We need to fire to cook and rebirth and transform things. Fire – in our ‘Mana’ track – is about empowerment, talking back, acknowledging where we came from.
Air is about the communal breath, winds of change, challenging and talking back to any kind of oppressive system whether it’s white supremacy or conservative cultures elders that don’t recognise or support our queer and trans identities.
Water is about the threat the Pacific Islands face to their lands through the rising sea levels. The track ‘Neck Deep’ acknowledges the consequences – and our collective grief.
During the initial stages of the project, I thought I’d focus on the water element. However, seeing the bushfires happen, we now see how the element of fire is scary and destructive once ecological conditions have been disturbed. When Indigenous knowledge systems are discredited, we enter into crisis.
This government is so colonial, profit-focused and racist to the point of being in complete denial about climate change, and it has led to unparalleled loss of life and destruction of sacred lands, water and airways.
To a young queer person of colour from a low-income background wanting to get into electronic music production, I would tell you if you want it, you can have it. It won’t be as accessible at first, that’s just a fact. Having access to these things is ultimately about financial privilege and access to resources, but resources aren’t limited to money.
Be smart about asking people to help you. Find mentors. Get involved in the musical community. Go to gigs. Don’t be afraid to tell people you admire, ‘I want to get into this.’ ‘How do I start?’ ‘What programs do you use?’
Even now you can write stuff on your phone. Steve Lacy is an African-American-Filipino guitarist and producer who collaborated with Kendrick Lamar, and he makes his albums on GarageBand on his phone. You can turn voice memos into tracks. Think outside the box. It’s gonna make you a better artist anyway if you have an interesting approach to your practice.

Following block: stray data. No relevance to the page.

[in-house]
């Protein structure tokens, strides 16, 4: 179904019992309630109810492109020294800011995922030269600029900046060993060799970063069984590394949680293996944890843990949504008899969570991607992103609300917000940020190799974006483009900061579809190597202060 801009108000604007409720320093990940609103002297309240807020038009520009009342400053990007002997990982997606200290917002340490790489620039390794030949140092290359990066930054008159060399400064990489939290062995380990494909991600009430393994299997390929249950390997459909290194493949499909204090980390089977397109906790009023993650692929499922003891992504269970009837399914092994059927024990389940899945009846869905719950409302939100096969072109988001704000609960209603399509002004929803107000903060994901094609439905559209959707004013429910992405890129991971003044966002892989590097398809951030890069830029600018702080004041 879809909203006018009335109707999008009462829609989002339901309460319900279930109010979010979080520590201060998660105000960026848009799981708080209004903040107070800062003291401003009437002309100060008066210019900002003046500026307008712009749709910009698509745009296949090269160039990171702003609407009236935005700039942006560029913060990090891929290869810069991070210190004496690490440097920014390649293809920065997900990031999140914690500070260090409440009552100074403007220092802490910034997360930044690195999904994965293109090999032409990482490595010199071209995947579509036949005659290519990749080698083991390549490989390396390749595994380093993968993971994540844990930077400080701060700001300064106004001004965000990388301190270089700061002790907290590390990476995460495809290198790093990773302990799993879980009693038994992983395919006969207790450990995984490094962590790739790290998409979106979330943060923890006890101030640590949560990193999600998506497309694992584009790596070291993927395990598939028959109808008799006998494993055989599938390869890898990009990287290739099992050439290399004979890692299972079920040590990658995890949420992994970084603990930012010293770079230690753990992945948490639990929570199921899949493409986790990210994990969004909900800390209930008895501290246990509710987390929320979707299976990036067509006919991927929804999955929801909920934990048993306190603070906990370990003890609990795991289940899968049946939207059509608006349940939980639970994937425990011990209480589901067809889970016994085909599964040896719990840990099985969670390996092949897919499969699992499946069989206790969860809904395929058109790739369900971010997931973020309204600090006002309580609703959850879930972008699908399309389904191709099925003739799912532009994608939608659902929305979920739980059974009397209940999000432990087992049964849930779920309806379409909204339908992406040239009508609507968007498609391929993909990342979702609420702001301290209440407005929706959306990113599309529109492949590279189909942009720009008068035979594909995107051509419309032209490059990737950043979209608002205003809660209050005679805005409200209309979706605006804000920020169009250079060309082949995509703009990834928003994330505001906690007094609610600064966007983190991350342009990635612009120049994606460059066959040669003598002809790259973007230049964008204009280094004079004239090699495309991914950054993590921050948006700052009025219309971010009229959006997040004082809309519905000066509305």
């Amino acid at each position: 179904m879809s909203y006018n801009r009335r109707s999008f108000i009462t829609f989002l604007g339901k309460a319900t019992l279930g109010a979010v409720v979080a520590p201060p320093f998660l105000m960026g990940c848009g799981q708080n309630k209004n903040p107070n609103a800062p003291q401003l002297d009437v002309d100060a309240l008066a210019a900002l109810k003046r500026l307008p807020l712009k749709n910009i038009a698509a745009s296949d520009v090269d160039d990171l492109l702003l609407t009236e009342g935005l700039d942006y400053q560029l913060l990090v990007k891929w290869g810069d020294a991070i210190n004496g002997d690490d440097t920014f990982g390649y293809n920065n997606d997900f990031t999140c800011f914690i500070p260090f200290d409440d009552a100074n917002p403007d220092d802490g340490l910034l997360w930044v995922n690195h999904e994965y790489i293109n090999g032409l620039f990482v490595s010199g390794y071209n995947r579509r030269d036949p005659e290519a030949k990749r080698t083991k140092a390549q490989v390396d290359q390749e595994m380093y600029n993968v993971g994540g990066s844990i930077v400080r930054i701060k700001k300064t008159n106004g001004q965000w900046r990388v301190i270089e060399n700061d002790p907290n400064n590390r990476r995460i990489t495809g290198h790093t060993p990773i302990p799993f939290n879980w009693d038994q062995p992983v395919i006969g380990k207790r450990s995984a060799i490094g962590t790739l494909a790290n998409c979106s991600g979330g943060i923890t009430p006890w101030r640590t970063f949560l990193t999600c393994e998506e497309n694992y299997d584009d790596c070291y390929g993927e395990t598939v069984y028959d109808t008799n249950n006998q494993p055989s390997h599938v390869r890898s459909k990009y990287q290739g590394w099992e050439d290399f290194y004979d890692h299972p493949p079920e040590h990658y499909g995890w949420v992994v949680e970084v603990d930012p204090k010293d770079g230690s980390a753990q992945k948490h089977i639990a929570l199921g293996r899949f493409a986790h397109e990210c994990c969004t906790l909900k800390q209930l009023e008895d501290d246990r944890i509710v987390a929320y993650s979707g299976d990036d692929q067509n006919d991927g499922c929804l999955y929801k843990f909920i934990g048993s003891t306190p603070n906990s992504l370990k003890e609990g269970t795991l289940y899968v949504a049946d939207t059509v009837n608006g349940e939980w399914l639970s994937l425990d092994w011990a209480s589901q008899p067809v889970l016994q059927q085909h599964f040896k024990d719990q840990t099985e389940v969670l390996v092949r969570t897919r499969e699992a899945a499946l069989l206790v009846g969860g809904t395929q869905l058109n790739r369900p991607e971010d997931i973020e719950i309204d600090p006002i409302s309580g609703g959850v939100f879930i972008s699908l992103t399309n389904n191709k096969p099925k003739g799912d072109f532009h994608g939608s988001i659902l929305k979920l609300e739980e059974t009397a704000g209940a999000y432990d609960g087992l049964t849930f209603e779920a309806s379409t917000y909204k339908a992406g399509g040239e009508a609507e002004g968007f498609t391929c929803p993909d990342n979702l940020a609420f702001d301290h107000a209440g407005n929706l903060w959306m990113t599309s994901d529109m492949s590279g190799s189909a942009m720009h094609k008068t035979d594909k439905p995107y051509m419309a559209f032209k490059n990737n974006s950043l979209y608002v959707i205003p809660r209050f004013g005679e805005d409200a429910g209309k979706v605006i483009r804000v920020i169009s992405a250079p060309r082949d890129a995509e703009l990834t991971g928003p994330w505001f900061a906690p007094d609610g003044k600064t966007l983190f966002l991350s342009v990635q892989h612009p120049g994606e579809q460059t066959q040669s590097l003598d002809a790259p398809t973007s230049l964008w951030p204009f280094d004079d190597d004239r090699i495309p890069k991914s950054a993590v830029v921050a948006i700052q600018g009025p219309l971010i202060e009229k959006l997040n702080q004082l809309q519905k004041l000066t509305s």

The first computer I owned I built myself from going to a youth program. I really wanted a computer to produce music on so I made one. I went to my local youth centre and asked people to help me. I connected with electronic musicians in local areas to get the software I needed. I borrowed synthesisers from friends. I taught myself through trial and error and learnt how to make music in my own unique way. I make music that people vibe with.
If you are passionate about music, you’ll find a way, and you’ll find your community.
So many times I’ve wanted to throw in the towel. We’re socialised to not think much of ourselves sometimes. But I know that the power of music lies beyond yourself. It’s one of the most powerful things that connects people on this earth. So do it.
Feb 6th is the pre-launch of the FAMILI collaboration, an invitation for the community to witness a live performance of the music being created, and a preview of the visual EP that will be launched later this year. This event is part of Midsumma Festival’s Queer Unsettled Program. Queer Unsettled is a major project for the 2020 Festival. Provocative and unearthing, Queer Unsettled celebrates stories from Pacific womxn of colour, Indigenous perspectives, Drag Race darlings from Thailand, dance stars from Taiwan, asylum seekers from Iran and queer diaspora communities as they take up space through storytelling, live music, multi-disciplinary moving-image installations, immersive performance, new work exhibitions, the unpacking of daddy issues, and a punking and waacking dance-off after dark.
Angelita Biscotti (she/they) is a Spanish-Filipino-Australian illustrator, photographer, model and writer whose work explores the possibility of tenderness within carnality, and the carnality inherent in tenderness. Her work has appeared in The Saturday Paper, Overland, The Lifted Brow, Peril, etc. In 2018 her erotic poetry chapbook “Else But A Madness Most Discreet” was published by Vagabond Press, under the author name Angela Serrano. Angelita Biscotti is currently working on a project on the fundamentally erotic nature of friendship. Instagram: http://instagram.